A better solution would have been to tie the "power" aspect of paths to their dot level and uncap the number of successes they can spend on other aspects(and dump the multi-turn requirement into a fire). In this way player A casting at path 5 would roll at difficulty 9, but could always move an object the size of an elephant or a resisting humanoid as long as they got at least 1 success. On the other hand, Player B may only have been able to move around coins, but they could use their success to move those coins up to 50 miles away, move up to 500 of them, or give that coin a mind of it's own to defend the conjurer.
      Last edited by Prometheas; 09-28-2020, 06:23 AM.

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      • #4
        First, I tend to use the term 'numina' even though that technically describes powers humans have that other supernaturals usually don't, outside certain exceptions like the Bastet or Thin Bloods. Hedge magic (along with psychic powers and Faith) are considered kinds of numina IIRC.

        Second, I think much of it depends on what you're goals are and the hedge magic stuff can serve lots of purposes:

        - It's a way to achieve 'hybrid' characters in a storyteller system while keeping the systems separate and triggering certain author's biases (remember that 'samuel Haight' in-joke). Sure, sorcery isn't as powerful as sphere magic, but more people can use hedge magic.

        - It gives a non-Hunter/Imbued way of giving normal humans a leg up over vampires. It doesn't make them equals (which again also fits with why sorcery doesn't match up with the dedicated powers of other storylines. Its not meant to) but it can give them an edge (no pun intended.) Although if you consider humanity's numbers.. enough application of numina on a larger scale CAN make such a difference.

        It may seem odd, but it's fair noting that in HtR the imbued were mostly NOT supposed to go toe to toe with supernaturals either (and if you were able to, you probably had become akin to what you hunted and quite deranged to boot, so you'd be as much a threat in the eyes of others as the things you opposed.)

        - To a lesser degree It might give you a way to simulate other systems without having that system on hand or using the setting's own supernatural elments (EG vampire disciplines to imitate True Magick.)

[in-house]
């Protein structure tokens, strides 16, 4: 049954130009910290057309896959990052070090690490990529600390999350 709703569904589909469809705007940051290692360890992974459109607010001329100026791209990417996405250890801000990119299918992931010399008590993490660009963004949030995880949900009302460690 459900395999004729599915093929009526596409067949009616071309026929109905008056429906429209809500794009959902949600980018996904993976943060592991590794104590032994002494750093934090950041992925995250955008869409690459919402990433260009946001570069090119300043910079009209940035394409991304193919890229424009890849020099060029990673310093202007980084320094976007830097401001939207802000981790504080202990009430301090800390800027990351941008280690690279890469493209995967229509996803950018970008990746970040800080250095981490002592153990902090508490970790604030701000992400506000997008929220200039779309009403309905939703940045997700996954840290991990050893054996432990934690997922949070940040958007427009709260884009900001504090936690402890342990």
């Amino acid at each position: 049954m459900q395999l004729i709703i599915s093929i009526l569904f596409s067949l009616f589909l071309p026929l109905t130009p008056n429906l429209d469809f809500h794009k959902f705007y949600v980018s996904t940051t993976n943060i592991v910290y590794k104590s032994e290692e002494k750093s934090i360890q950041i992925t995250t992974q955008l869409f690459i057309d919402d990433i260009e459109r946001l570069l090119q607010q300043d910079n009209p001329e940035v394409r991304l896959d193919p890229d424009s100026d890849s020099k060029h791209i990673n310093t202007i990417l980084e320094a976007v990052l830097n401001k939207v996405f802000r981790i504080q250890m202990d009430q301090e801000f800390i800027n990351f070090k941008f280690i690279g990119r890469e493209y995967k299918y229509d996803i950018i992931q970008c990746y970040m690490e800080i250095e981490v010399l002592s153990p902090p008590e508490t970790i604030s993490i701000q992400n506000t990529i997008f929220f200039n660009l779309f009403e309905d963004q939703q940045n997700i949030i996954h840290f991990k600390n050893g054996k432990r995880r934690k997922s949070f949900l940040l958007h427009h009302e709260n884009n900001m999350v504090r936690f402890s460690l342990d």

- It covers a gamut of things that don't really fit with the existing 'large' systems all that well, which is kinda why its a hodgepodge.


        I'm also pretty sure Sorcerer: Revised had options that allowed you to tweak hedge magic to make it more powerful (and competitive) with the other lines, even if it wasn't recommended (risk of powergaming, eroding thematic qualities of story, etc.)

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        • #5
          Originally posted by Mister_Dunpeal View Post

          ...It may seem odd, but it's fair noting that in HtR the imbued were mostly NOT supposed to go toe to toe with supernaturals either (and if you were able to, you probably had become akin to what you hunted and quite deranged to boot, so you'd be as much a threat in the eyes of others as the things you opposed.)
          "Hunters hunted" 1 and 2 aren't a "Hunter" splat books, they're VTM splat books for playing normal humans fighting vampires. Neither book has anything to do with the imbued. Sorcerers also aren't imbued and don't have the "uniting weak humans against strong supernaturals" theme that HtR had.

          Second, the sorcery paths were presented as updated versions of sorcerer revised paths, but with a number on nerfs onto a system that was already much weaker than a "normal" splat's abilities. Personally, I like sorcerers better than mages because they have less problems with powergaming and make crossovers easier, but the continued nerfs make them less useful and nearly unplayable in some cases.